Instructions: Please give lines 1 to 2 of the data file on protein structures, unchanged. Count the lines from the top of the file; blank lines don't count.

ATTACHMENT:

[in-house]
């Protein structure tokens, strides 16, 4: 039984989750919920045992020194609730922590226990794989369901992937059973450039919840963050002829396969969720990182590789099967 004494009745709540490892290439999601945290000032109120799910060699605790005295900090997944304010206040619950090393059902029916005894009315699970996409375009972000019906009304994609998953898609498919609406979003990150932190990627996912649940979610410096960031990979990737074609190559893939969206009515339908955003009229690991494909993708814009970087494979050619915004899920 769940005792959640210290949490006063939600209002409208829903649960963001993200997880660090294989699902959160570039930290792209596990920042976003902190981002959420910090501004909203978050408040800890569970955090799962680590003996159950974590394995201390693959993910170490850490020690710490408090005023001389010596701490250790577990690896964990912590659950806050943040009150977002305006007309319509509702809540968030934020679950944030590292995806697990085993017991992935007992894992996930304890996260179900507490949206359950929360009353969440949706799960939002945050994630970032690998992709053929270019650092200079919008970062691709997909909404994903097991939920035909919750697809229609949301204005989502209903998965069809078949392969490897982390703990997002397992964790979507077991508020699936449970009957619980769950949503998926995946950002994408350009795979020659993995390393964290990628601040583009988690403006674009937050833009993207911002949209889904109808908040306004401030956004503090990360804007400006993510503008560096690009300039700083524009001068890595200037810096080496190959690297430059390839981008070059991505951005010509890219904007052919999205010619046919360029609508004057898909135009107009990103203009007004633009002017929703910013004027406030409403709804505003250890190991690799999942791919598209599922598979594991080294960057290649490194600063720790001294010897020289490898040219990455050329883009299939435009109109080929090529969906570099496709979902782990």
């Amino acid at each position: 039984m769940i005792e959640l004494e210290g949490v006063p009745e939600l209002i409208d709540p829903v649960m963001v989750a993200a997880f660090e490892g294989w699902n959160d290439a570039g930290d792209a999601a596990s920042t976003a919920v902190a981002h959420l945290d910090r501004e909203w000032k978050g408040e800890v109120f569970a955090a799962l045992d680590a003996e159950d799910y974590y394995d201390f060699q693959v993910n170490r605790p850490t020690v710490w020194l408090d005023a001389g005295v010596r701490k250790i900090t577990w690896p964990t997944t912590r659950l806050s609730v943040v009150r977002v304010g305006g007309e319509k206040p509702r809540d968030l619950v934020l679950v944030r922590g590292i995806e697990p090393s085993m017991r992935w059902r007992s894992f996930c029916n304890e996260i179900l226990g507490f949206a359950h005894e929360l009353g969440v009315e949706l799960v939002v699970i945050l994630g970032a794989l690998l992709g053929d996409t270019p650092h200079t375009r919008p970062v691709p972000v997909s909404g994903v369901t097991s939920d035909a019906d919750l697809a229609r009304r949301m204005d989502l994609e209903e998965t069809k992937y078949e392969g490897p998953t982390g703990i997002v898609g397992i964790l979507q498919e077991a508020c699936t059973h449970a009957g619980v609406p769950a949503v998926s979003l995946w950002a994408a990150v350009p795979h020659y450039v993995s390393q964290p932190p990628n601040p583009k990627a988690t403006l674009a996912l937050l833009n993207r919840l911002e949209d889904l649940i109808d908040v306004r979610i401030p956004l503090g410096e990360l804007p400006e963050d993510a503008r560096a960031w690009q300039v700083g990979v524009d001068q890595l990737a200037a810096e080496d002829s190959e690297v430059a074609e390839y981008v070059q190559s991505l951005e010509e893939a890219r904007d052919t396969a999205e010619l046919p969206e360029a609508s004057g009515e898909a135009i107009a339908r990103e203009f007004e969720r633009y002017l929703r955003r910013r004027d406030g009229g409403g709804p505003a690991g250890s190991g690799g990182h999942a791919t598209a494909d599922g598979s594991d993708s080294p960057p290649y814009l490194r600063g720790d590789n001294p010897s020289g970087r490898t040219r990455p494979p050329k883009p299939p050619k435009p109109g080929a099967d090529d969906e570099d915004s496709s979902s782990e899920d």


[in-house]
């Protein structure tokens, strides 16, 4: 039984989750919920045992020194609730922590226990794989369901992937059973450039919840963050002829396969969720990182590789099967 004494009745709540490892290439999601945290000032109120799910060699605790005295900090997944304010206040619950090393059902029916005894009315699970996409375009972000019906009304994609998953898609498919609406979003990150932190990627996912649940979610410096960031990979990737074609190559893939969206009515339908955003009229690991494909993708814009970087494979050619915004899920 769940005792959640210290949490006063939600209002409208829903649960963001993200997880660090294989699902959160570039930290792209596990920042976003902190981002959420910090501004909203978050408040800890569970955090799962680590003996159950974590394995201390693959993910170490850490020690710490408090005023001389010596701490250790577990690896964990912590659950806050943040009150977002305006007309319509509702809540968030934020679950944030590292995806697990085993017991992935007992894992996930304890996260179900507490949206359950929360009353969440949706799960939002945050994630970032690998992709053929270019650092200079919008970062691709997909909404994903097991939920035909919750697809229609949301204005989502209903998965069809078949392969490897982390703990997002397992964790979507077991508020699936449970009957619980769950949503998926995946950002994408350009795979020659993995390393964290990628601040583009988690403006674009937050833009993207911002949209889904109808908040306004401030956004503090990360804007400006993510503008560096690009300039700083524009001068890595200037810096080496190959690297430059390839981008070059991505951005010509890219904007052919999205010619046919360029609508004057898909135009107009990103203009007004633009002017929703910013004027406030409403709804505003250890190991690799999942791919598209599922598979594991080294960057290649490194600063720790001294010897020289490898040219990455050329883009299939435009109109080929090529969906570099496709979902782990």